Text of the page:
The discovery is attributed to Mikhail Lomonosov, who inferred the presence of the Venusian atmosphere from observations of the transit of Venus in 1761, although this has been challenged by Pasachoff & Sheehan (2012) who argue that Lomonosov's observations do not match the phenomena observed during the 2004 transit, arguing that Lomonosov's telescope was not capable of detecting the Venusian atmosphere. They suggest that the strongest claim for detecting the atmosphere was by David Rittenhouse who observed the 1769 transit, although they assign the greatest credit to Johann Schröter (1796) who also took into account out-of-transit observations of the ring of light around the planet at inferior conjunction.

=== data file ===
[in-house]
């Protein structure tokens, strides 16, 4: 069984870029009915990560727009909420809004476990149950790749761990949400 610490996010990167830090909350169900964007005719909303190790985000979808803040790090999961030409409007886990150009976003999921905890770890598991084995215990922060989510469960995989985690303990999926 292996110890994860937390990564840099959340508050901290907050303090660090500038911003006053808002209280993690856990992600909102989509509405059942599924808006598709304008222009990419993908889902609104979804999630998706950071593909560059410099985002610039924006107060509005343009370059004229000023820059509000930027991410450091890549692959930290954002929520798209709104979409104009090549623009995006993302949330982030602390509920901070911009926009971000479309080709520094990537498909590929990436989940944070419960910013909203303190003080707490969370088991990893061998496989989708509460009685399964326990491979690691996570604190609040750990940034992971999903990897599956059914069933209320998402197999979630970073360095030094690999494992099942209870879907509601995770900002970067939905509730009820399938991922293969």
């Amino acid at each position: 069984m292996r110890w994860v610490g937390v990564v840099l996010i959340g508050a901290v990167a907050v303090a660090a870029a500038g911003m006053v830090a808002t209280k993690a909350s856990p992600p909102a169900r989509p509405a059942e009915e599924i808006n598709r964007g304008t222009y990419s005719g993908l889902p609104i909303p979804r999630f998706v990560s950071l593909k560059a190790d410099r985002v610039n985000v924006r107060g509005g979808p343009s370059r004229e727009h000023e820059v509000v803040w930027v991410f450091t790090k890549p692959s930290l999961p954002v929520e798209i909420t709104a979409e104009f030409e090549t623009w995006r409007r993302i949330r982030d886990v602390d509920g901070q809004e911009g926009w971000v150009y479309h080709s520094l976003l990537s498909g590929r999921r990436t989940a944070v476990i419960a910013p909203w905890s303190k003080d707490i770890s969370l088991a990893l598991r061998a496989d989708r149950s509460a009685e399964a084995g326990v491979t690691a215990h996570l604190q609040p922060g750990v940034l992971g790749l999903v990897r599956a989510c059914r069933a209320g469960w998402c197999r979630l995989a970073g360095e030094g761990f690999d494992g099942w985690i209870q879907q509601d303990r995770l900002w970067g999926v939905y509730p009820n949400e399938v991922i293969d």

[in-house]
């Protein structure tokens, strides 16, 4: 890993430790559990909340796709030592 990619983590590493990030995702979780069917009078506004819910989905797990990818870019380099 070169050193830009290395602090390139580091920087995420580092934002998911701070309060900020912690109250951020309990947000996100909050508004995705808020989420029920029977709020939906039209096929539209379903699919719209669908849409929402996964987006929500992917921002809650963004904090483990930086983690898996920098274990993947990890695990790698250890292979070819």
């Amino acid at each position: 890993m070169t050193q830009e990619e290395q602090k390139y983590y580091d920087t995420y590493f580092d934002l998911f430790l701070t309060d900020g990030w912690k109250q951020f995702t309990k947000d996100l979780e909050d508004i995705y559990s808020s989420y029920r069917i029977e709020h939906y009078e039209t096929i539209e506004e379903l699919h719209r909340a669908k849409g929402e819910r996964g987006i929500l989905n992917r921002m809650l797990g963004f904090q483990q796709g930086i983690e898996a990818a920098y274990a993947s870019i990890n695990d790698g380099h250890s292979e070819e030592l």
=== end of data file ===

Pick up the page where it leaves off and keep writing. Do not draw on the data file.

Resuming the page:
This challenge was itself challenged by Koukarine et al. (2013) who observed the 2012 transit of Venus using antique refractors, concluding that Lomonosov's experimental procedure was sufficient to detect the atmosphere and support the attribution of the discovery to Lomonosov.
An in-depth summary can be found in a review article by Vladimir Shiltsev in the Journal of Astronomical History and Heritage (2014).